Fast fashion has revolutionized the way people consume, and retailers bring out new clothing styles every other week. However, as we briefly mentioned, this overproduction of clothing has significant damaging effects on the environment. For this reason, we felt it was important to dig deeper into why consumers buy fast fashion over more sustainable options. The insight that we were able to gain from this study made us see consumers' different viewpoints and the reasons behind their consumption behavior of fast fashion. We will be better equipped to affect transformative changes in how the sustainable industry is marketed, produced, and priced. Moreover, although this research question was a good starting point, it is essential to continue doing studies to understand how we can change our consumption behavior to benefit the environment because of methodological and biased limitations.

In conclusion, the sustainable clothing industry has to start pricing sustainability with a value-based strategy instead of charging a premium price to attract consumers. Sustainable education is the next necessary step toward a sustainable future; we need a change in organizational culture. The educational curriculum needs to start educating the masses on the effects of climate change to become aware of what steps they can take every day to limit their carbon footprint in the world.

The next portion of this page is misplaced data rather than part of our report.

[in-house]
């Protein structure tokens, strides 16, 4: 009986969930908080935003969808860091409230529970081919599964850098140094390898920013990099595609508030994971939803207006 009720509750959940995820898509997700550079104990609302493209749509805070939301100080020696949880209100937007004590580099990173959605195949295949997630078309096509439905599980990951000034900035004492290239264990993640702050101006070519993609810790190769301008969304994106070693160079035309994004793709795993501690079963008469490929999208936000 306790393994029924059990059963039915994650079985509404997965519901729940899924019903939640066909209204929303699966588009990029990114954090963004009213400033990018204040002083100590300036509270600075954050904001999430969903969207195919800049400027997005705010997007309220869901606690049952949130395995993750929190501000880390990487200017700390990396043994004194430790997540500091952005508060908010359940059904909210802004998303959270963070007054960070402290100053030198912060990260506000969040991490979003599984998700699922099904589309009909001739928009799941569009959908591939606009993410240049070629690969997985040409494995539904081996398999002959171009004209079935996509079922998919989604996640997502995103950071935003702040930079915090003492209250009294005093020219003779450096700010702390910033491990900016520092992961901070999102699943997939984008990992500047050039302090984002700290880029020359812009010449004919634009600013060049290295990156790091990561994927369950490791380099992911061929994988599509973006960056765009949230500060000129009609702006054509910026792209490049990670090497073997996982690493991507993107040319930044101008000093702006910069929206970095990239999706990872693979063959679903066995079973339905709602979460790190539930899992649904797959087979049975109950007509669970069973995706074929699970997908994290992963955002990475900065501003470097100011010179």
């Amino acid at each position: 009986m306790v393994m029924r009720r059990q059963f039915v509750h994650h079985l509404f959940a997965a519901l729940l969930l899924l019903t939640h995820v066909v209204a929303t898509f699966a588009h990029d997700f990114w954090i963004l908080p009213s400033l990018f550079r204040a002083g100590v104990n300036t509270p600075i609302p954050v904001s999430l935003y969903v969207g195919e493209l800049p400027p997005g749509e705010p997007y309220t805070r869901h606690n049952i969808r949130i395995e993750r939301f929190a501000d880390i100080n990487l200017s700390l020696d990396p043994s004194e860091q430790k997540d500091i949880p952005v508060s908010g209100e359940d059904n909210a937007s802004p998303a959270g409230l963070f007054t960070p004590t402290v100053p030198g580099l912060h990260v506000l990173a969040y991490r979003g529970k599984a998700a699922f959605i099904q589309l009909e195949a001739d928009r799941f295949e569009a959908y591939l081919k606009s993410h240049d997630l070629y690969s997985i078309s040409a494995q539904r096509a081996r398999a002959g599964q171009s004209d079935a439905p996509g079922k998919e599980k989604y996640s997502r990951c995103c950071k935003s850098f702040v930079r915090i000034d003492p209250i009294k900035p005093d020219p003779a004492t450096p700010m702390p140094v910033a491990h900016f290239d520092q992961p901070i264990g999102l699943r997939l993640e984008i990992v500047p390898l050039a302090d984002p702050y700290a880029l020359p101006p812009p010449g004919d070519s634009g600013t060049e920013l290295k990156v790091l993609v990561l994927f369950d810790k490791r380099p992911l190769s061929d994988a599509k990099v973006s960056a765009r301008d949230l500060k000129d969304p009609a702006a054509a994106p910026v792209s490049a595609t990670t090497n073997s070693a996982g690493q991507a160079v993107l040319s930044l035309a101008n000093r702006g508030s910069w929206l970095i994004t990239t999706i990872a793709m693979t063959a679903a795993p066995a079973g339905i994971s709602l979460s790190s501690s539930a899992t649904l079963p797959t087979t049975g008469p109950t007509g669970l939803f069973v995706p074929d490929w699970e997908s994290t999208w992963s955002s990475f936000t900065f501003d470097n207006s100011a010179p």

•  Jacobs, K., Petersen, L., Hörisch, J., & Battenfeld, D. (2018). Green thinking but thoughtless buying? An empirical extension of the value-attitude-behaviour hierarchy in sustainable clothing. Journal of Cleaner Production, 203, 1155–1169.
  • Laitala K, Klepp IG, Henry B. (2018). Does Use Matter? Comparison of Environmental Impacts of Clothing Based on Fiber Type. Sustainability. 10(7):2524.
  •  Kreuzer, C., Weber, S., Off, M., Hackenberg, T., & Birk, C. (2019). Shedding light on realized sustainable consumption behavior and perceived barriers of young adults for creating stimulating Teaching–Learning situations. Sustainability, 11(9) doi: